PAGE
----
Don’t you love it when you go to a party and the host starts out by apologizing to everyone for how messy her house is? I do! It makes me feel better about apologizing to you all about how belated this post celebrating Judge JC Todd, and her contribution to the Brittany Noakes Poetry Award. If you only have a vague recolection of such a contest, let me refresh your memory: It was a poetry contest held by Soroptimist International of Rittenhouse Square, PA with over 500 poems submitted. The proceeds of the contest went toward their Live Your Dream Award, which benefits a female head of household who has experienced hardships, demonstrates financial need, and wants to go back to school. A typical winner of the award is often a single mother who has experienced domestic violence, and wants to become a nurse or social worker.
When I came up with the idea of holding this contest, with its prize of a broadside of the winning poem designed by MaryAnn L. Miller, I knew I needed the perfect person to be judge. I also knew that the perfect person, without equivocation, was JC Todd.
JC was wildly supportive of my brief female and non-binary reading series, and is the type of person who lifts others up, both through her words, and through her actions. I met her first through the Winter Poetry and Prose Getaway where she was a teacher and I was a merit-based scholarship student. Everyone was requesting JC to be their teacher in the line, and I followed suit. We worked together on the last day, where it was agreed by the group to do a “gentle” workshop, without teeth. I said I would prefer teeth. When workshopping my poem, JC was brilliant, kind, and then at the end said something quite accurately critical, and her teeth gave a sharp chomp, almost as though she were eating my mixed metaphor. I have been a fan of hers ever since (and often wish other teachers had a signal that they were about to bite into my poems).
I asked JC why she said yes to this contest, and what she enjoys about sharing a dynamic duo with artist and poet MaryAnn L. Miller, and she wrote the following beautiful essay. I hope you enjoy.
“Living with poems is a life-long pleasure, deeply rooted in listening to my mother’s voice reading from The Child’s Garden of Verses and Shakespeare’s sonnets, alternating a poem for me with a poem for her. A profound pairing, the music of her voice connected poetry and sharing. It’s an ancient connection: the incantations, poems, stories and songs of bards, griots and wise-ones preserving the histories and cultures of their peoples. Of course, I jumped at the chance to couple my love for poetry with the value of sharing implanted in me by my mother.
But judging this contest was also in concert with another profound life experience. Like the young mother who will receive the Brittany Noakes Scholarship to support her continued education, I too am a single mother. When my daughter was born, I was unmarried and parent to a 14 year old son and a newborn. It was an exhilarating and scary time, laced with the persistent question, how can I pull this off alone? Help from friends revealed the question’s foolishness: I didn’t have to. It does take a village, and I want to be a villager who passes on what she has gratefully received. Although I won’t be judging this contest next year, I will be supporting it and I hope you will too.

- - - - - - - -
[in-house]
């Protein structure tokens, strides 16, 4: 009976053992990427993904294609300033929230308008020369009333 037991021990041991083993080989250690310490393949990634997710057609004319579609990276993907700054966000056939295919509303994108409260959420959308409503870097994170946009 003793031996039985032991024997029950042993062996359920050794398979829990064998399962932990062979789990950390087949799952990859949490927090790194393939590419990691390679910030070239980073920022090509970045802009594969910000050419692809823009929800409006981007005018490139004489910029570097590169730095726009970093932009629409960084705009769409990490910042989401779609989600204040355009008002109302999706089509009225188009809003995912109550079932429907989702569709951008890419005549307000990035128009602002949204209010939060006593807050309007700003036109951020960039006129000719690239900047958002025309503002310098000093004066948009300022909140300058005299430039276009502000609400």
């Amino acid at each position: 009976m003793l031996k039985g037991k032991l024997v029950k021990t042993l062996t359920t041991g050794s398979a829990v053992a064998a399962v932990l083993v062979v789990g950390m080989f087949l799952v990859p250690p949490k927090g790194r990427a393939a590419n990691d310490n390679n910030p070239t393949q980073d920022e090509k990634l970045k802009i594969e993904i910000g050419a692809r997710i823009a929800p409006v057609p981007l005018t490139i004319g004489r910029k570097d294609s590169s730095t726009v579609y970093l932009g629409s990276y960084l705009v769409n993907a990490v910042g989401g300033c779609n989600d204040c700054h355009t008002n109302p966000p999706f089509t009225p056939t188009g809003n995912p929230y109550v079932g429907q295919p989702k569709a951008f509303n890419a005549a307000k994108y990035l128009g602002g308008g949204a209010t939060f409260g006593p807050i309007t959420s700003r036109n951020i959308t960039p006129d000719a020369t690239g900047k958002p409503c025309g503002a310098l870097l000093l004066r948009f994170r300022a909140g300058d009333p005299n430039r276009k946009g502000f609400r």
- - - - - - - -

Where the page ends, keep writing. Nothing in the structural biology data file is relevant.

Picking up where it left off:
Being a villager means working with others as well as working for them. It’s a joy to work with MaryAnn L. Miller, the designer of the broadside that so beautifully interprets Lisa Grunberger’s evocative poem, “Genesis: Beginning the In.” MaryAnn and I have been friends for years, having met as teacher and student in the MFA Program for Creative Writing at Rosemont College. I couldn’t wait for her to graduate so we could become friends. I admire her because she truly lives as an artist, reimagining herself and her life in order to practice her art. A painter, master bookartist, printmaker, fabricator, and a poet and memoirist, she’s now experimenting with cell phone videos and working on a hybrid memoir. As a single-genre writer who has trouble sewing a button in line with a buttonhole, I am in awe of how she moves from genre to genre, refining her craft and adopting a mode that best suits her needs; she’s an exemplar of “form follows function.”
Over the past year, we’ve worked together closely, collaborating on an artist book, FUBAR, whose point of origin is the text of sonnet from a sequence I wrote titled “War Zone.” During two residencies, one at the Experimental Printmaking Center (EPI), where she is the resident book artist, and one at Virginia Center for the Creative Arts (VCCA), we conceptualized the project. Although I was involved in all steps of its development and adapted the poem to the flow of the pages, MaryAnn painted the original monoprints, designed the book, invented the binding, and fabricated each of the 20 limited edition copies and their slips. She created an accompanying broadside and printed the book and broadside through Lucia Press, her fine arts press. She did all this in response to a single poem that touched and jangled her.
The urge and impulse to respond to the world and to others is part of what makes her a consummate artist. Another part is her mastery of craft, her appreciation of what is well-made. And the third part is the virtue of her practice of art as a way of life. This trivium of response, mastery and life-long practice is her genius. Serious business, yet accomplished with the affection, curiosity and merriness that transforms seriousness into delight. What I’m saying is that it’s such good fortune to be MaryAnn’s friend, collaborator and sister in mischief.”
I’ll post JC’s bio in the comments.
I remain immensely grateful to her.